ADAPT announces the 10 worst states
On the street in front of the National Governors Association, which ADAPT shut down yesterday, Activist’s held a press conference and announced the ten worst states at providing alternatives to nursing homes. Using three sources of public data, ADAPT named Mississippi the worst followed by Nevada, Louisiana, Tennessee, and Illinois to round out the worst five. Georgia, Alabama, New Jersey, Florida and the District of Columbia were six to ten on the worst list.
The Ten Worst States.
“The governors of America should hang their heads in shame,” said Stephanie Thomas an ADAPT organizer from Texas. “We don’t have a ten best because there are not ten best…no one should be proud of what is going on in America today.”
Representatives of each of the featured states spoke about the human impact of the statistics. The speakers urged the governors of their states to support the Community-based Long Term Care Services and Support resolution that ADAPT got on the NGA agenda through their direct action yesterday.
“I moved from Independence Mississippi to true independence in Denver Colorado,” said Dawn Russell who was born in Mississippi and lived most of her life in the south. “Governor Barber, I challenge you to show your commitment to the people of Mississippi by signing the resolution.”
Jerry Costly told about a Nevada resident that has been shipped to Utah to further devalue people with disabilities. Costly told of the bureaucratic dilemma that is created because the Nevada resident is not eligible for home and community based services in Utah, and Nevada will not fund home and community services out of their state.
“It is a win-win situation for the state and the nursing home industry,” said Costly, “it is only Gary who loses.”
Rick Vitar spoke about Louisiana. He was born there, but because of the Medicaid bias, the state would only provide services through the costly and objectionable nursing home. He moved to Colorado to live in his own apartment.
Harry Caulder of Memphis is not only a Tennessee resident, but also the resident of a nursing home. Harry has lived in the community most of his life, but without minimal personal assistance, Tennessee is willing to lock Harry away at a cost to taxpayers of about thirty-five to forty thousand dollars a year. Harry’s care in the community would be about a fifth of the cost of the institution.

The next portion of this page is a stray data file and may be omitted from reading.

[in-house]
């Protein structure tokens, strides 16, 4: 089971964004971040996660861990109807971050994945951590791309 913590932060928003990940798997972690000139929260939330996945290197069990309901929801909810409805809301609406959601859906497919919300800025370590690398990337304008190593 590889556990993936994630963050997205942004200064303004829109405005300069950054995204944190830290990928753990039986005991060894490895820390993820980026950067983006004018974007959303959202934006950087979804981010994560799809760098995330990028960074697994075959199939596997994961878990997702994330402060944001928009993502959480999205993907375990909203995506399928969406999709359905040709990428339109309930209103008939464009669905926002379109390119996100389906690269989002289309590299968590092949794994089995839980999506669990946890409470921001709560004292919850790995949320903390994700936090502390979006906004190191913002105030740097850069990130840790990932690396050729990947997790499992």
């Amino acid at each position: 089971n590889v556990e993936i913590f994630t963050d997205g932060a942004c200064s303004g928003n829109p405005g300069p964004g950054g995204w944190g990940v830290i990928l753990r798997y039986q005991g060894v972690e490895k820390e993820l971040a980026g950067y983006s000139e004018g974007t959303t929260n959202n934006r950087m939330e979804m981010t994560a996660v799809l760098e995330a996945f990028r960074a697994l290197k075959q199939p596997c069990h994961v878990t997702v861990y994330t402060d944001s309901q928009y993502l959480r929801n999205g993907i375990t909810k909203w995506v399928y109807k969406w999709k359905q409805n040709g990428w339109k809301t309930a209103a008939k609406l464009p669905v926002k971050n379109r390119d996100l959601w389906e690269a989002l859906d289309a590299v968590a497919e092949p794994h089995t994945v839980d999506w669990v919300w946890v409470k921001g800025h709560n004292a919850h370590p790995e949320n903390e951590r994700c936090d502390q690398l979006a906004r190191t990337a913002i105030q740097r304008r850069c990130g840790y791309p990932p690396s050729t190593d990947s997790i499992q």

Other speakers were: Quinn Brisben for Illinois, Samuel Mitchell for Georgia, Tim Wheat of Alabama, Nancy Salandra for New Jersey, Gale Hafner for Florida and Bobby Coward for Washington DC.
The press conference was held at Fifth and Stewart, but the Seattle Police control was much tighter. As the line of ADAPT activists turned on to Fifth, they were greeted with a wall steel barricades to prevent a massive shutdown of downtown like yesterday. ADAPT remained in the fortification for the press conference and had lunch in the shade of the Monorail.
After 1:00 the ADAPT line headed south with police escort and passed the hotel where the activists are staying. The tension level rose and ADAPT members could not deny that another “hit” was planned. The line snaked back down to the waterfront and found Seattle Police waiting with barricades at the Federal Building on First Avenue. The ADAPT target; however, was across the street, the historic Federal Station Building, a US Post Office and the offices of the Regional Office of the Department of Housing and Urban Development.
“The Section Eight program is vital,” said Bob Liston an ADAPT organizer form Montana, “our first priority is attendant care, but you have to have a place to live if you want to get out of a nursing home. That is why we must keep the voucher program.”
Shortly after receiving the demands, John Myers, the regional director of HUD came out of the building and made his way through the police and activists to talk directly with ADAPT. The police were making preparations to counter ADAPT’s next move. Many blocked access to the doors and steps and the bicycle police used their bikes to make a mobile barrier to stop ADAPT from taking the street and blocking traffic.
“I will transmit the demands and tell them that five to six hundred people are here,” said John Myers.
“To his credit,” said Barbara Toomer of Utah, “we have never had a guy come down and through the crowd that quick.”
- Tim Wheat